10 December 2014
DS brand to aim at top cities
Since the launch of the DS range some four years ago, the upmarket series of currently three cars has attracted around 500,000 sales, of which three in five were new customers to Citroen.
The French company has outlined plans to double the number of models in coming years, including an SUV which will initially be sold only in those aforementioned markets of China, Russia and Latin America.
DS — named after the iconic DS 19 of 1955 (above) which not only was the most streamlined and futuristic production car of its day, but also introduced advanced for the time technologies such as power disc brakes and hydraulic self-levelling suspension — will also differentiate its current cars from those on which they are based when the time comes to regenerate the models.
and DS 5 cars share components beyond platforms and engines with the more humble C3, C4 and — to a lesser extent — C5 from the Citroen brand itself.
Prior to the Paris Motor Show in October, Citroen outlined its strategy for separate development paths for its products, with the Citroen brand concentrating on a more budget end of the market with cheerful, accessible and innovative cars such as the recently launched C4 Cactus. The DS tilt at the premium market will use more sophisticated styling, high quality and distinctive interiors, and offer a different customer experience. A concept shown at Paris hinted at the sophisticated design trends contemplated for DS.
In addition, the DS cars are to be strongly targeted towards residents of the 160 biggest and most developed cities in the world, those of us at the briefing heard. That's because some 70 percent of the world's developed populations are expected to be living in cities in the relatively near-term future.
The DS branding will also lose its overt Citroen connection in all markets. In China already, the familiar double chevron motif is no longer used on the DS cars, and company executives say this will also be the case in Europe fairly soon. The 100 dealerships already established in China are also stand-alone sales outlets for DS.
Although a timeline for the doubling of the model numbers in Europe is without doubt laid down in Citroen's boardroom, the executives of DS in Paris were coy about revealing it. They did say, however, that it is envisaged that all DS models sold in Europe will be built here. The Russia and South America markets will be fed from production in China.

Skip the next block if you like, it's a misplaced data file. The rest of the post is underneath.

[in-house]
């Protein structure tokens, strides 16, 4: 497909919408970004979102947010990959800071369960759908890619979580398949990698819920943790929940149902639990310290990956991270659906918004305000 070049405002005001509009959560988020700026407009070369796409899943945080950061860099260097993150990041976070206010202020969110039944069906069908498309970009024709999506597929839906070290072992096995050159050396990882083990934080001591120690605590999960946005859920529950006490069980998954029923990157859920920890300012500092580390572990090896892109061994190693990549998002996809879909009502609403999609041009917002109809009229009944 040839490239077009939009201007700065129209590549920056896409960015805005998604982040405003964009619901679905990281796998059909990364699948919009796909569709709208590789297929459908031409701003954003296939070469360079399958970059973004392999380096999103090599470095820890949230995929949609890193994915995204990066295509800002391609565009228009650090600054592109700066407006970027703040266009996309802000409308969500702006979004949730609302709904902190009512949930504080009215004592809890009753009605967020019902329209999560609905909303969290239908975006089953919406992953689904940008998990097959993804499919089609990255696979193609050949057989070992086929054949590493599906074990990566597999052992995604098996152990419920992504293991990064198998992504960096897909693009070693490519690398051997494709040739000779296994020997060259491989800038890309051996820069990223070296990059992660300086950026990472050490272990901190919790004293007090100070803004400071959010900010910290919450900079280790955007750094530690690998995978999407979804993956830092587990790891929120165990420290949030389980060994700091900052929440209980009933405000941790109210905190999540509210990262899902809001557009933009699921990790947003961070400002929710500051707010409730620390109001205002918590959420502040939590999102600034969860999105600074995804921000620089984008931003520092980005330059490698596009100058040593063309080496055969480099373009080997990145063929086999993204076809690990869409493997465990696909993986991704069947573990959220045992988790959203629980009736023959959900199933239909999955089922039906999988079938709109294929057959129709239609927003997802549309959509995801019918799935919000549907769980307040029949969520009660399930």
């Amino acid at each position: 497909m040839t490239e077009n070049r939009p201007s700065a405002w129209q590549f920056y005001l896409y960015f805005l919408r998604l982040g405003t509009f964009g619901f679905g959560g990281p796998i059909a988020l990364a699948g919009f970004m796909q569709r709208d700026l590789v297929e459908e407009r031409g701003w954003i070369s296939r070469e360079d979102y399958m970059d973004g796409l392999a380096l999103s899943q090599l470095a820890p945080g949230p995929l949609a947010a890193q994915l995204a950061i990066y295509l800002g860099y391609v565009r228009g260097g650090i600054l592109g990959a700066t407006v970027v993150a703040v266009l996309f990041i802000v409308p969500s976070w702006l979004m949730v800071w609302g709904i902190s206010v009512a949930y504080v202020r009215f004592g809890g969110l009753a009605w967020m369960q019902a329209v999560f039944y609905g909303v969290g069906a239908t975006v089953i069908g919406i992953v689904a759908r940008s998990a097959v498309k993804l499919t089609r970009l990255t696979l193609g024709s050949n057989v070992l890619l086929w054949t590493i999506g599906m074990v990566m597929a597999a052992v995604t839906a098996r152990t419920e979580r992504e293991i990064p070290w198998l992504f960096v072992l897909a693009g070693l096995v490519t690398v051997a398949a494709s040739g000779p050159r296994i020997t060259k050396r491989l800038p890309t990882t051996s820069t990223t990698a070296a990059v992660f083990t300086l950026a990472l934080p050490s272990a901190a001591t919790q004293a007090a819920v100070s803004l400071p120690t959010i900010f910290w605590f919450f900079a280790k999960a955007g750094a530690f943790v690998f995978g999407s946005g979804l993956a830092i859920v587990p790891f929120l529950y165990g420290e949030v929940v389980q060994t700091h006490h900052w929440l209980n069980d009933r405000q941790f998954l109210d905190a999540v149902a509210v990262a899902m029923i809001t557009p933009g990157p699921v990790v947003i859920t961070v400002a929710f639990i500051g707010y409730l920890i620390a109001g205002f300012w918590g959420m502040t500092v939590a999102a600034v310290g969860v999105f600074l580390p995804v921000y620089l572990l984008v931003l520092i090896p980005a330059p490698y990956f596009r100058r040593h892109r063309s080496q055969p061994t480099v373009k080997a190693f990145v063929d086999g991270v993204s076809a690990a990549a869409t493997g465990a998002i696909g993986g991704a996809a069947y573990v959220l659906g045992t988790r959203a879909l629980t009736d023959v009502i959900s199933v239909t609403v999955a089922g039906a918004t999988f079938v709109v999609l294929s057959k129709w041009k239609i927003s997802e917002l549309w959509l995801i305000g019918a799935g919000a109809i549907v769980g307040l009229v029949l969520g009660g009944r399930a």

The progress of DS in Europe is spotty enough so far. The most successful of the three models is the DS 3, largely on the back of sales in the UK where it is the biggest selling small diesel car there, and also tops the JD Power favourites. Overall, some 320,000 units of the DS 3 have been sold, almost two-thirds of the brand's production. In the related Citroen models, about one in three is a DS in Europe, while in Ireland it's more like one in 30.
The Paris event this week highlighted drives in DS 3 and DS 4 cars with new turbocharged petrol and diesel engines. Compared to their predecessors, the petrol engines particularly offer much more torque, power, and significantly better fuel consumption. The increased torque, over a much wider band, was very evident in driving outside and west of the French capital, with much less gearchanging required on twisting back roads.
There have also been tweaks to the exterior styling and some evident upgrades to the interiors. With customising a major part of sales strategy, the two-tone offer involving different colour roofs has been expanded. In some markets, the roof can be ordered with the buyer's favourite locality colours and motif (football team colours would seem to be a marketable option here?).
Special leather interiors are also available, and DS designers say that, for instance, it takes 15 hours to stitch together and install a leather dashboard for a DS 4.
DS people admit that it's not easy to launch and make acceptable a new premium brand. And they don't expect to achieve it in a short term. But it can be done, has been done, with Lexus and Audi just two examples of mass market carmakers establishing competitive prestige brands.
It remains to be seen if Gallic flair can repeat the exercise.